INTERVIEW: Karras | NARC. | Reliably Informed | Music and Creative Arts News for Newcastle and the North East

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You may not know Karass yet, but you’ll know their pedigree. A duo of Lukas Wooller of Maximo Park and Matt Swinnerton, formerly of The Rakes, Karass finds them exploring ideas and sounds distinct from their day-jobs, blending motifs from kosmische, French house and ambient electronica into a selection of melodic, grooving tracks. Ahead of the release of their debut album Municipal Dances, Wooller explained the genesis of the project and its inspirations.

we both have a similar aesthetic, which is quite poppy and melodic, but we approach it from different places.

“We first met back in 2004: Maximo Park was doing one of its first London gigs, and the promoter had booked a support band called The Rakes, who Matt played guitar for. As bands we hit it off immediately, both musically and as people, and as the next few months and years unfurled we crossed paths a number of times and we always enjoyed spending time with them,” Wooller tells me. “But then I didn’t see Matt again until we bumped into each other watching a show in Brixton in early 2015. We started talking about music and Matt mentioned he was doing a few writing sessions. I’d built up lots of tracks over the years that I wanted to do something with and I’d been looking to collaborate with someone so we decided we’d get together for a couple of days and see how it went. Matt and I work well together, because we both have a similar aesthetic, which is quite poppy and melodic, but we approach it from different places.”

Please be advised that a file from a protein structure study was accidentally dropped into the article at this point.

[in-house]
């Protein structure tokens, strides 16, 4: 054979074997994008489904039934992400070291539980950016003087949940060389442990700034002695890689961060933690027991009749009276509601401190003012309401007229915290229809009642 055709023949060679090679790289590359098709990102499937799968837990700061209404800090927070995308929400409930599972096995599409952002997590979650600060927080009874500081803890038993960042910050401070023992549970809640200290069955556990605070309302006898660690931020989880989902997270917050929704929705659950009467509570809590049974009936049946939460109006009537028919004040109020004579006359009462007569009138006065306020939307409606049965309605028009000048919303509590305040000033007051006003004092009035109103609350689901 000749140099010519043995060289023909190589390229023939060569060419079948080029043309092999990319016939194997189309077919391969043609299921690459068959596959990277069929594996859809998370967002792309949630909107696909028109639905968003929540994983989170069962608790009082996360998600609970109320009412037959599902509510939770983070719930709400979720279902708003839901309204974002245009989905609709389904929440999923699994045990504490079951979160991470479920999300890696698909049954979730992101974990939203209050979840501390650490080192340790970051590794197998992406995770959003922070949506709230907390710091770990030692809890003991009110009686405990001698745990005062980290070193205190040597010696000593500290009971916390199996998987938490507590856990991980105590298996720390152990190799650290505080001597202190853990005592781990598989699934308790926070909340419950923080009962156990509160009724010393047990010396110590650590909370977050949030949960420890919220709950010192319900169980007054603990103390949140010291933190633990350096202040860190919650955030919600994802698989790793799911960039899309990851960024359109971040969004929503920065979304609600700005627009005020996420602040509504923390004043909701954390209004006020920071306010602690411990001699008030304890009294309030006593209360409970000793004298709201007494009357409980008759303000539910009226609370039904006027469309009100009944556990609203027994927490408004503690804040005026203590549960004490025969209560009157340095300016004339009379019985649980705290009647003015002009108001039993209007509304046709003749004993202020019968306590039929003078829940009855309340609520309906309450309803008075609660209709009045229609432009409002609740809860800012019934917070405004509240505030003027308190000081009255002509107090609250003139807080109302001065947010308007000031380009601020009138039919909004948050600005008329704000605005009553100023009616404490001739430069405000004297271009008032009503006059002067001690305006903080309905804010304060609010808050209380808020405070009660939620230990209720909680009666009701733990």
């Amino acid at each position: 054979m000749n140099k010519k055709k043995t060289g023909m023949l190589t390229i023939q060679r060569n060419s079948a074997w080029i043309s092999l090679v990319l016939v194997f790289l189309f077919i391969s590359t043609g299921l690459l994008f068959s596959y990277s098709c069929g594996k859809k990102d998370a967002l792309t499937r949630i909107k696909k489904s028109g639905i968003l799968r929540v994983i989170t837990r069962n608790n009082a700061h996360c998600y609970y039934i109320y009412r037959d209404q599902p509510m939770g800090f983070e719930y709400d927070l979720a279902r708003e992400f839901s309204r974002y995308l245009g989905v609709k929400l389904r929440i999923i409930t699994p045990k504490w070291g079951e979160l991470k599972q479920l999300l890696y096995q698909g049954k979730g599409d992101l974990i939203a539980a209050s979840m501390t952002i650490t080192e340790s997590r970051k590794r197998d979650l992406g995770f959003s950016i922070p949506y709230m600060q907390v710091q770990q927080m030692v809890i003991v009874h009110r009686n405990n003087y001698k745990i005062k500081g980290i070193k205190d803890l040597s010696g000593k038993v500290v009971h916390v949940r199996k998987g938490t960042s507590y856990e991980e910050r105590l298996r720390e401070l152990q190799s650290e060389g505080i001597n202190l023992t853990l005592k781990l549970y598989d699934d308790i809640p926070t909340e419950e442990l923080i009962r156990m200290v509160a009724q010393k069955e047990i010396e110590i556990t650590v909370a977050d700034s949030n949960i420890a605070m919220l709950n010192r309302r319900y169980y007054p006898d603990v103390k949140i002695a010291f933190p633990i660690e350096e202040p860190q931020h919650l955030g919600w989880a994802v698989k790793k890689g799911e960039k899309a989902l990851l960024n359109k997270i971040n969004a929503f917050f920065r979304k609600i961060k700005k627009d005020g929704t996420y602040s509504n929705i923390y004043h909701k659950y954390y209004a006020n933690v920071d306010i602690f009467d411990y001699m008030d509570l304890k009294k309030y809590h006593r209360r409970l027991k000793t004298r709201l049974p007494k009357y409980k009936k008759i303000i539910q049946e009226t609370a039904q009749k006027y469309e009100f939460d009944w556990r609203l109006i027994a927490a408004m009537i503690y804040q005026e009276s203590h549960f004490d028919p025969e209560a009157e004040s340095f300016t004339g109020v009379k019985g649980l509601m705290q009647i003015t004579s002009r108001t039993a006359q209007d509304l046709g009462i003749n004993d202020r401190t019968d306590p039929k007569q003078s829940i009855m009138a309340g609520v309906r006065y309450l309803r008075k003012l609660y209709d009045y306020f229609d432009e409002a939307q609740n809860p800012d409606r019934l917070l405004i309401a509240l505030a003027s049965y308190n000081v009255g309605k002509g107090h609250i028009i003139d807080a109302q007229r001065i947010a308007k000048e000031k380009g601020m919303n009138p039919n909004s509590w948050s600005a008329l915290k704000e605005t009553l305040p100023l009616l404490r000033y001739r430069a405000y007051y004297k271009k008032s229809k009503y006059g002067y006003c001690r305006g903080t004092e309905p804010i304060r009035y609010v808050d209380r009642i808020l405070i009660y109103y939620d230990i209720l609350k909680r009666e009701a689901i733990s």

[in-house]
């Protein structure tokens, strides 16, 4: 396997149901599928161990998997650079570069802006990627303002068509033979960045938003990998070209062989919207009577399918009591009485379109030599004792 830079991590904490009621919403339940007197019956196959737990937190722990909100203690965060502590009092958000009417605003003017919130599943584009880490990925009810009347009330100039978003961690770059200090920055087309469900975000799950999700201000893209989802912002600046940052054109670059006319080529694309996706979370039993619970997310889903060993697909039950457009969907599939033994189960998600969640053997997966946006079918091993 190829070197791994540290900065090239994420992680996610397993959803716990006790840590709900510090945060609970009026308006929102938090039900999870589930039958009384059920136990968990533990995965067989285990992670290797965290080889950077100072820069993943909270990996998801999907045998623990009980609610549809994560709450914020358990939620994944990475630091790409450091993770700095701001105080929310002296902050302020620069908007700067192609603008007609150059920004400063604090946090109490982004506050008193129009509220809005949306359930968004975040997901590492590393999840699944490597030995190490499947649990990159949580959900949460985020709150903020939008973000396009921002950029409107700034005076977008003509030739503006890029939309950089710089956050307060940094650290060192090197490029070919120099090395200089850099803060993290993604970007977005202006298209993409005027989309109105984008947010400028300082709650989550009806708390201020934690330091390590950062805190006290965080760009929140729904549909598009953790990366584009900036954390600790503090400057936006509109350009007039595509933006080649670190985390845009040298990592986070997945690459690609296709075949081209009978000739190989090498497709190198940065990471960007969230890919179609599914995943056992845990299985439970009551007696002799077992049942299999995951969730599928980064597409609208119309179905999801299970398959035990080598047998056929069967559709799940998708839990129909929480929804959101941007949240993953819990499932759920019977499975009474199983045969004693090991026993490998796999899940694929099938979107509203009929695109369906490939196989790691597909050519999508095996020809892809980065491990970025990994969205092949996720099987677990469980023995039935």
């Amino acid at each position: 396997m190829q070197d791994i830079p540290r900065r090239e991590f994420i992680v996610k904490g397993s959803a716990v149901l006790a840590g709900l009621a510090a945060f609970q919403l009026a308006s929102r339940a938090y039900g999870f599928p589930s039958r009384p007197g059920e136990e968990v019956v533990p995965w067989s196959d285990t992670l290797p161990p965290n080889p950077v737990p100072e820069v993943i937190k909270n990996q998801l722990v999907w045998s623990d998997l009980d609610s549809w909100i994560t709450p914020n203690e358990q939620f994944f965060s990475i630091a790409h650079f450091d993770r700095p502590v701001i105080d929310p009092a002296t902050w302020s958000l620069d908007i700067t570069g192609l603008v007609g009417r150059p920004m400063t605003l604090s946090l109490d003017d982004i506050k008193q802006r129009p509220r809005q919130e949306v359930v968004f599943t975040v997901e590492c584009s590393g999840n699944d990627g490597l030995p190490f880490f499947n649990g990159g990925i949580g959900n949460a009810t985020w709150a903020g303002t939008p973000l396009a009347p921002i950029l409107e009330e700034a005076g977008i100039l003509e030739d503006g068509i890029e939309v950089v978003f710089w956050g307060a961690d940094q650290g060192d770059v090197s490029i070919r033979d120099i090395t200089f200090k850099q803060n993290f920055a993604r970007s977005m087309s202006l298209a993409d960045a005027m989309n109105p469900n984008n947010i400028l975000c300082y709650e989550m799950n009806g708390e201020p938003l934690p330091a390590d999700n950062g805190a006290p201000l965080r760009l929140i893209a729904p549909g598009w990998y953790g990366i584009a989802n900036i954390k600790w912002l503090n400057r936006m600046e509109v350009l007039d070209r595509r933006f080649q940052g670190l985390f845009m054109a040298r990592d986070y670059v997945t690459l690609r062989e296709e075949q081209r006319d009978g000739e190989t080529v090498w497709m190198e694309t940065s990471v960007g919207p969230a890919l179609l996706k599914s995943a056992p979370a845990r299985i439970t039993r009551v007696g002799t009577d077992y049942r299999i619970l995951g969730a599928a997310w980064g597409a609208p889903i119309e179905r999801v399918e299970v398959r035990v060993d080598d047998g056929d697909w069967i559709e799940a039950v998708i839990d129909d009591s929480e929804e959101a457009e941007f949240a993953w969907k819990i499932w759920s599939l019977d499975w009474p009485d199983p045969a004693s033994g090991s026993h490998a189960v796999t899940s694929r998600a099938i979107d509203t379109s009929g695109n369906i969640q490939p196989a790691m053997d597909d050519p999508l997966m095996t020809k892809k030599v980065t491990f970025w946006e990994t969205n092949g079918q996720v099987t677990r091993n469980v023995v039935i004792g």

Municipal Dances blends serious influences and a dedication to sonic craft with a sense of spontaneity and a whimsical humour. Discussing the track Master Reset, Wooller explains: “It somehow reminded us of music from computer games when we were kids, like Sonic or Outrun, with its eighties soul groove feel, but flattened out into something more metronomic. Matt started playing with some new chords, and we’d been listening to Daft Punk, Vitalic and Justice who often have musical sections of constantly changing chords against a solid four-four dance beat, and we wanted to get that feel.”

The duo found their name through their shared love of Kurt Vonnegut, with Wooller noting, “We’d discussed the idea of doing an album based on literary characters, and I came across this word, karass, which is used to describe a collection of people that you are linked to in a ‘cosmic manner when other superficial links are not evident’. I think we all have people in our lives that seem to crop up from time to time, and that we feel somehow drawn to, but because of geography or lifestyle or whatever, drift out of lives again, only to re-appear at another point in our life. Karass is the word Vonnegut used to describe a group of acquaintances like that – “so-and-so is in my karass”. It resonated because of the way Matt and I become friends again after a number of years.”

Although the duo may now be geographically divided, with Swinnerton having recently moved to Hamburg, they’re keen to keep the project going, initially with upcoming live performances that include a show with Six Organs of Admittance at The Cluny on Wednesday 14th June. “We’re working on it at the moment – it’ll be a four piece band, drums, bass, guitar and synths. We’re going to mess about with the tracks a little, especially the more groove based ones, and play them out and work on the dynamics more. Hopefully we’ll get a few hips shaking by the end of the set!”

Municipal Dances is released on Trestle Records on Friday 9th June. Karass play The Cluny supporting Six Organs of Admittance on Wednesday 14th June.

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